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Sticker shock is the cost of inaction

Sticker shock is the cost of inaction

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House numbers

During the last Denison City Council meeting, Councilman Corey Curnyn seemed surprised that the city’s code enforcement officer is allowed to put house numbers on residences where the residents have not complied with a notice to do so. He was concerned about damage that could be done to the siding.

The city code does, indeed, allow the code enforcement officer to put numbers on a house, but Curnyn’s concern subsided when he learned that the house numbers are stick-ons, not the kind that would require putting holes in siding.

Although the stick-ons won’t harm a building, the real sticker shock is the cost of ignoring a notice to put numbers on your house.

The city will charge the same as it does for removing snow from a sidewalk when a resident doesn’t do it in a timely manner or when they allow the grass in their yard to grow taller than six inches and ignore a notice.

That fee is $225. It’s based on an administrative fee of $50, an equipment fee of $100 and a labor fee of $75 per hour, with a 1-hour minimum.

The cost of putting your own house numbers up? Under $5 for the most basic kind, even for a four-digit street address. That’s a difference of $220 compared to ignoring the city’s notice.

Denison Code Enforcement Officer Colby Ellis reported at the last council meeting that he should have the entire city canvassed for house numbers by the end of the month. He started on the outskirts of the community at 26th and 27th streets, worked his way in to Fort Purdy, City View, Lori Lane and 12th Avenue South and then started on the center of town.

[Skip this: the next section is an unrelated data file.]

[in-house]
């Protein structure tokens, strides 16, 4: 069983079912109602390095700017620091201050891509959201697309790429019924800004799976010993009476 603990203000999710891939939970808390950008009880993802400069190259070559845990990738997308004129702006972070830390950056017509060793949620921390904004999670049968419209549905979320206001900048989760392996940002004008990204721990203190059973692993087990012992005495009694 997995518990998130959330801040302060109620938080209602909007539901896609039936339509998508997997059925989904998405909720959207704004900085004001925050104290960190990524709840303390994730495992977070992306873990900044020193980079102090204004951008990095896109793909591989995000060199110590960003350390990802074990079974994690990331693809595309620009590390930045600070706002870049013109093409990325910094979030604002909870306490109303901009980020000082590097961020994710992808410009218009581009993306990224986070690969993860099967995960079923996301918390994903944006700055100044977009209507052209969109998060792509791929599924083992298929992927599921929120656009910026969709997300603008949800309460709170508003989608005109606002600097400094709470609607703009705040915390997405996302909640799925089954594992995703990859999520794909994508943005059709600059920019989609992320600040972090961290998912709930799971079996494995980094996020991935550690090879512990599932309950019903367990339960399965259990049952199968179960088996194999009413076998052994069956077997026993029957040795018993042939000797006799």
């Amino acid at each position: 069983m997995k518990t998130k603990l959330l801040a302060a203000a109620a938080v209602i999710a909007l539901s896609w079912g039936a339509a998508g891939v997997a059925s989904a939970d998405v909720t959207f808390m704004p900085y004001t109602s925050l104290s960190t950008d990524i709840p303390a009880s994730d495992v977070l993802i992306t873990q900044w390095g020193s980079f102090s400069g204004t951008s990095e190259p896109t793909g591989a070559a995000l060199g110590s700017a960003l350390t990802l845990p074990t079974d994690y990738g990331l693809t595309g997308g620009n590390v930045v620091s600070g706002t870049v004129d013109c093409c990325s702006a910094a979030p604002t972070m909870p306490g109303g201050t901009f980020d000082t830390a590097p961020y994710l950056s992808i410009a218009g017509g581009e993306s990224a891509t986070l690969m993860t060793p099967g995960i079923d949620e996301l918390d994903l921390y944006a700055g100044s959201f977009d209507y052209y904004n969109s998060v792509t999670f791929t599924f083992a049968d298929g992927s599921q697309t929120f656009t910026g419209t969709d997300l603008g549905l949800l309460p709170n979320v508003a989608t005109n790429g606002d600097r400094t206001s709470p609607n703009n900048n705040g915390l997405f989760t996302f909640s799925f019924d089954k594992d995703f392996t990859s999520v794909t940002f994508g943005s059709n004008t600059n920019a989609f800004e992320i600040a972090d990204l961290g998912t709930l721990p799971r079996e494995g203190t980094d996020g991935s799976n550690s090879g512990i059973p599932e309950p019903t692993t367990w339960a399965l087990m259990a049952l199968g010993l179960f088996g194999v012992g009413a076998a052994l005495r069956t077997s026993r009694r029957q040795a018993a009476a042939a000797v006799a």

Ellis was at the council meeting to give a quarterly report, something that Mayor Pam Soseman asked him to start doing.

It was also decided that he should be present at hearings for requests by residents for a waiver or a reduction of fees related to code enforcement violations.

This came up in regard to a resident who asked the fee for having a couch removed from outside her residence be waived or reduced. The council members were told that the resident does not understand English, had been off work and was trying to help pay for her father’s funeral. The council reduced the $230 the resident had been charged down to $100.

Ellis said he wished he had been present after listening to the recording of the October 20 meeting when the fee was reduced. He said he had talked to a woman at the house who was a year older that he is, told her about the couch, pointed at the couch and asked it to be removed. He said the woman responded they could do that.

Curnyn responded if he had known Ellis had spoken with someone at the residence, the lowering of the fees would have been a different story.

The council also recommended some other minor adjustments in the operation of the code enforcement office. They suggested that Ellis work some hours after 4:30 on some days, or on the weekends, to be able to catch those people who work until 5 p.m. or later.

Soseman added that this could happen especially in spring and summer, the busier times of the year for code enforcement.

A second suggestion was to have notices and letters printed in English and Spanish.

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